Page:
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Ann Coulter and the mob

A mob of child-censors has successfully shut down a speech by Ann Coulter at the University of Ottawa.

Terrence Watson - March 23, 2010

No one believed Ann Coulter's speech had been shut down until the police showed up. Their badges and bulletproof vests fit the occasion eerily well.

Even then, the crowd was reluctant to disperse. Some fifty of us were jammed into the foyer of the Louis Pasteur building at the University of Ottawa, just outside the lecture hall where Coulter was scheduled to speak. Behind us there were several times that number, some who had been waiting just as long as those of us who were pushy enough to at least get inside the building.

Even with the police there, telling us to leave, there were some who didn't believe it. I left them behind and walked back into the rain. I wasn't all that surprised to be turned away; disappointed, but not surprised. Moving through throngs of protesters, more cops, past the firetrucks, and out into the damp night, I said to myself: this is the Canada I remember. And this is why I once made the decision to leave it behind.

As an undergrad at the University of Waterloo, noted for its absence of political fervor, I had gradually become aware that the country I lived in did not welcome freedom of thought and discussion the way I once imagined. At that time, I didn't know about Section 13(1) of the Canadian Human Rights Act, or the equivalent sections in provincial human rights codes, or Sections 318-320 of the criminal code. I didn't know about Taylor or Keegstra or the myriad other moral and legal aberrations that already did infect, or would soon infect, what was supposed to be a liberal society.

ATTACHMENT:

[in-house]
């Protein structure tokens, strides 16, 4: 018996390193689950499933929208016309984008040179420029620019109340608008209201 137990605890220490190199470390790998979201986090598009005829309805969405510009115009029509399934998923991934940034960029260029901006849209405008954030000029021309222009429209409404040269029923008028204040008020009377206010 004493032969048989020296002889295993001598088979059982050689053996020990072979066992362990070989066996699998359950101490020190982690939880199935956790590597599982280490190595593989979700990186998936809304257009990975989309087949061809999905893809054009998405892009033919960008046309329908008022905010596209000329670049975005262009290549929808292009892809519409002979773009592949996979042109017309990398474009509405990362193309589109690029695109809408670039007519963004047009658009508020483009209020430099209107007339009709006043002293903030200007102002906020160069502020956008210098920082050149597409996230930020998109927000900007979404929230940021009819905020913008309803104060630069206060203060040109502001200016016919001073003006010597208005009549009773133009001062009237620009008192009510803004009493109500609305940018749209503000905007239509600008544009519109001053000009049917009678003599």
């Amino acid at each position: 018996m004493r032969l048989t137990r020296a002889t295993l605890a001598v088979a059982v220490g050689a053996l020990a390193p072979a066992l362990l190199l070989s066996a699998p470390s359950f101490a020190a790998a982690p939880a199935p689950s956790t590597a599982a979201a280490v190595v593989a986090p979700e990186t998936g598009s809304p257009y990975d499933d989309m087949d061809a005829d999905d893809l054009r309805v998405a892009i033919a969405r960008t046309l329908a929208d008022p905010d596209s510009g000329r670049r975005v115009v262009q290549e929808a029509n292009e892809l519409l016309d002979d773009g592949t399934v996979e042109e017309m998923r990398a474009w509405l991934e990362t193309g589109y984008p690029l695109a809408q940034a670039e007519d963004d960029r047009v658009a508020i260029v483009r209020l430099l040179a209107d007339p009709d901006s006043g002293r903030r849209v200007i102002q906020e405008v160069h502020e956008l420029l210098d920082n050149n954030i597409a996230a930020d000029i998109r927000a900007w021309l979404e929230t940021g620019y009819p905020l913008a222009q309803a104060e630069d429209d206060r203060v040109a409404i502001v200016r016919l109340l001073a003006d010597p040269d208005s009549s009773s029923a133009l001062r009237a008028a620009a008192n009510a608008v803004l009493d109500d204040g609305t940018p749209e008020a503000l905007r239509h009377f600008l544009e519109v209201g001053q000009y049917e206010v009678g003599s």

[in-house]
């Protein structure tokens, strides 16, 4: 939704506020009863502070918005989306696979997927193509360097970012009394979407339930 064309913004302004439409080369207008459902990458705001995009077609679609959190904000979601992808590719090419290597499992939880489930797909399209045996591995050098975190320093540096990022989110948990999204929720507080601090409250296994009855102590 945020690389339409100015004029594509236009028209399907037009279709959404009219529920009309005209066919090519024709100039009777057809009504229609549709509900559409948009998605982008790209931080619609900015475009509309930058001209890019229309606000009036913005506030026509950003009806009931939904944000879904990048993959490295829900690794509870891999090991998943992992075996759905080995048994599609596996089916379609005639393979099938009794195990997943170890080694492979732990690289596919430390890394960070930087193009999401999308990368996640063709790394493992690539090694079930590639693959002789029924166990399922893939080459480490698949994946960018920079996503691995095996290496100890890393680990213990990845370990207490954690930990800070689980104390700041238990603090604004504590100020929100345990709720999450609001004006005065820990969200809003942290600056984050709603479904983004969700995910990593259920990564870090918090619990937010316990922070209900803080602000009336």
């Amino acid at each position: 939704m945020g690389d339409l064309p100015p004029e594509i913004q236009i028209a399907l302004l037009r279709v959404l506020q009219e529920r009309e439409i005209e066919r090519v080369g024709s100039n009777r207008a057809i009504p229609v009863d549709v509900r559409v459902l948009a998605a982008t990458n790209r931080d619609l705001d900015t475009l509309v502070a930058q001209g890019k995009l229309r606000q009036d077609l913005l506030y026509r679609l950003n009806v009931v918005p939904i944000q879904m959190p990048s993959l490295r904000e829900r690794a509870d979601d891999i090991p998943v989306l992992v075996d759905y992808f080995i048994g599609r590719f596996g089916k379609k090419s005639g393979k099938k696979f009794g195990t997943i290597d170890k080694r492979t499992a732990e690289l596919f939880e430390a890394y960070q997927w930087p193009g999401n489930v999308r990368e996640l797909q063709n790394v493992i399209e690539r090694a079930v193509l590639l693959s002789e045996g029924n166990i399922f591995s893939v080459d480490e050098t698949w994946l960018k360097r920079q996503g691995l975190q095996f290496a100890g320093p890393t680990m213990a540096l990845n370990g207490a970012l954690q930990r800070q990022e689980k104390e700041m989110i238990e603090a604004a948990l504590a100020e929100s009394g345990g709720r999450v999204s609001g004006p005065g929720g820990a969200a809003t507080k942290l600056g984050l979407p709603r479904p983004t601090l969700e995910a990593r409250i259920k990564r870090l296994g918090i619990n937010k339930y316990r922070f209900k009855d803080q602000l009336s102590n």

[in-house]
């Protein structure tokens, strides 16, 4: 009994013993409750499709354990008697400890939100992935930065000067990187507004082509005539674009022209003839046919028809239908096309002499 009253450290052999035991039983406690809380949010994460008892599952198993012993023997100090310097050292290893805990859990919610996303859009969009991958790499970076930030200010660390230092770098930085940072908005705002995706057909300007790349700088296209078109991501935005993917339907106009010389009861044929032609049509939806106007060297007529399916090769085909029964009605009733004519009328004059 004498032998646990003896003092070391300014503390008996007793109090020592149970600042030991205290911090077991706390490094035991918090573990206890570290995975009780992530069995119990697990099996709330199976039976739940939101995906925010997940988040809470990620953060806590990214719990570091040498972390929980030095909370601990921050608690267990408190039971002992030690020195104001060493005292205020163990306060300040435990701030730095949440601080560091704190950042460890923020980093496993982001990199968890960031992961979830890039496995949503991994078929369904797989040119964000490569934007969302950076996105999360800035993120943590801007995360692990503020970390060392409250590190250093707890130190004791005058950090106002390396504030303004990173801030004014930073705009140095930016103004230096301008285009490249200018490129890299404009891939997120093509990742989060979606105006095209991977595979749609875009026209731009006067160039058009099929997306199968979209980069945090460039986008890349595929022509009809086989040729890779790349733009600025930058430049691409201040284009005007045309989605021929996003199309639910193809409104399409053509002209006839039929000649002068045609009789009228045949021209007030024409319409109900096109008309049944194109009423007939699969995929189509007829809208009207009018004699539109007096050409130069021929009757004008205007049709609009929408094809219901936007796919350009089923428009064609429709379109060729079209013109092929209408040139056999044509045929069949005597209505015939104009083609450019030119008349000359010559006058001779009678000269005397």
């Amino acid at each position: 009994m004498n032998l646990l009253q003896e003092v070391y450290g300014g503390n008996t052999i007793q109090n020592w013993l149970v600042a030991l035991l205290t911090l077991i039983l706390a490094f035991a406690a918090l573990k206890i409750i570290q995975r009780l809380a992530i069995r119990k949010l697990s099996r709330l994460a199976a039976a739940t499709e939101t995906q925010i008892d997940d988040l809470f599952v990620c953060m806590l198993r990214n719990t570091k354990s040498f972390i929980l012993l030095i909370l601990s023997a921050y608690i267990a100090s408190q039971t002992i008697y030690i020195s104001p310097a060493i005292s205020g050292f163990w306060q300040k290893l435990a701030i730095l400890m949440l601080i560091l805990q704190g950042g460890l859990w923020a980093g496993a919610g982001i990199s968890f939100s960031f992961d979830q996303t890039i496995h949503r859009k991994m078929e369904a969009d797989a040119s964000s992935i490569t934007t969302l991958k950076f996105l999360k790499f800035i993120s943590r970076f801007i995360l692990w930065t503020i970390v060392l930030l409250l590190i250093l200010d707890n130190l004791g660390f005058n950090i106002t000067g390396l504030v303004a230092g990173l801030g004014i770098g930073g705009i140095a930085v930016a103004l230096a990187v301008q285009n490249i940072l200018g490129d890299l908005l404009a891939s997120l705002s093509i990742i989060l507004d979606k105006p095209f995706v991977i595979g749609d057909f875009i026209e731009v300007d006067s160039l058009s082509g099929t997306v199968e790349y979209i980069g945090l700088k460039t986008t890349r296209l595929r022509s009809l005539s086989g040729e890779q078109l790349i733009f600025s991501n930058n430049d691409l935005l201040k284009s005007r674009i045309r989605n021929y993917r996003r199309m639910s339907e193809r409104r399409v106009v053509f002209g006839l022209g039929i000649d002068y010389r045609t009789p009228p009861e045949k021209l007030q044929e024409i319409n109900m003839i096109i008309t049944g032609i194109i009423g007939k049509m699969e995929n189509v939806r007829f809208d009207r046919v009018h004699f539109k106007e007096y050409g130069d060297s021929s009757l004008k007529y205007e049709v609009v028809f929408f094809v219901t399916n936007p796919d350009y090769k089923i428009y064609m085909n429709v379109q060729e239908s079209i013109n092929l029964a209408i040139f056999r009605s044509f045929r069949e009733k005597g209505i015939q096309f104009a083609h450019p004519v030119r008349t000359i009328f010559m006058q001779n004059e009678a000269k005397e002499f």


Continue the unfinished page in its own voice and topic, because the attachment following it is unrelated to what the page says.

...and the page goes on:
I had John Stuart Mill's On Liberty. An aspiration at the time it was written, I assumed – naively – that Canada and other civilized nations were on their way to achieving the vision set out in its pages. I was wrong. Canada was not the United States, and the Charter of Rights and Freedoms was not the U.S. Bill of Rights.

It didn't take long for me to figure that out. I argued, as best as I could, for the aspiration. For the American ideal. I was told, by other students and even professors, to go live in the United States, if I liked it so much. And so I did.

I am back now in Canada, after five and a half years, and I would like to think that I have returned to take the fight to the censors, and our despicable anti-speech legislation, in whatever way I can. That is one reason I chose to attend Ann Coulter's talk.

When the protesters showed up, chanting “Free speech, not hate speech!” and carrying, of all things, a police siren, I was reminded of why I left. Their insipid slogans and aggressive posturing, culminating in a mad rush to break into the lecture hall, were all too familiar. All too Canadian.

More articles by Terrence Watson